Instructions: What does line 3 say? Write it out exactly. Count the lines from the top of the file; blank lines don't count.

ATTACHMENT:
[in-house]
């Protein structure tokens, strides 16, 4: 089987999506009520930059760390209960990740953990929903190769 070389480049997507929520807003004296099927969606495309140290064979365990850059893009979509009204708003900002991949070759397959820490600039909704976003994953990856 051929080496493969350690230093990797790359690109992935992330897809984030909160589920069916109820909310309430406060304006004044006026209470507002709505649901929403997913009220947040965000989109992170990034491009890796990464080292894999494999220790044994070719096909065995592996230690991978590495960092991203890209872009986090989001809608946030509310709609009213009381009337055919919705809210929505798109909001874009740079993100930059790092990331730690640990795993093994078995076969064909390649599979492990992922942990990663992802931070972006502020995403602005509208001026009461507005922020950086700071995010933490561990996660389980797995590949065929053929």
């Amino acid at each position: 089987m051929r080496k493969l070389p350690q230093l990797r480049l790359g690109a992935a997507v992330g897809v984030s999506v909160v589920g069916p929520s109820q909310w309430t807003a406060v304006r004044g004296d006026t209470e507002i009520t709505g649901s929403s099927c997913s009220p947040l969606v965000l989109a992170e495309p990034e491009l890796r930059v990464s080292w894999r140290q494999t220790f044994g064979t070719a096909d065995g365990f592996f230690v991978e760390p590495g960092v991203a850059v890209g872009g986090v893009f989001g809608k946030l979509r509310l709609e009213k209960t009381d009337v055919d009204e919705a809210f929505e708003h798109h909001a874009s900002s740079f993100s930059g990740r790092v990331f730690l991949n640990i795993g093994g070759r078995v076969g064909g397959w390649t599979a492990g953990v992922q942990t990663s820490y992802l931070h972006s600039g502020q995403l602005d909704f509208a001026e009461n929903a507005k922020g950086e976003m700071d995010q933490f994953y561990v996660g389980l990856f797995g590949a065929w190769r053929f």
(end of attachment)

């Amino acid at each position: 089987m051929r080496k493969l070389p350690q230093l990797r480049l790359g690109a992935a997507v992330g897809v984030s999506v909160v589920g069916p929520s109820q909310w309430t807003a406060v304006r004044g004296d006026t209470e507002i009520t709505g649901s929403s099927c997913s009220p947040l969606v965000l989109a992170e495309p990034e491009l890796r930059v990464s080292w894999r140290q494999t220790f044994g064979t070719a096909d065995g365990f592996f230690v991978e760390p590495g960092v991203a850059v890209g872009g986090v893009f989001g809608k946030l979509r509310l709609e009213k209960t009381d009337v055919d009204e919705a809210f929505e708003h798109h909001a874009s900002s740079f993100s930059g990740r790092v990331f730690l991949n640990i795993g093994g070759r078995v076969g064909g397959w390649t599979a492990g953990v992922q942990t990663s820490y992802l931070h972006s600039g502020q995403l602005d909704f509208a001026e009461n929903a507005k922020g950086e976003m700071d995010q933490f994953y561990v996660g389980l990856f797995g590949a065929w190769r053929f």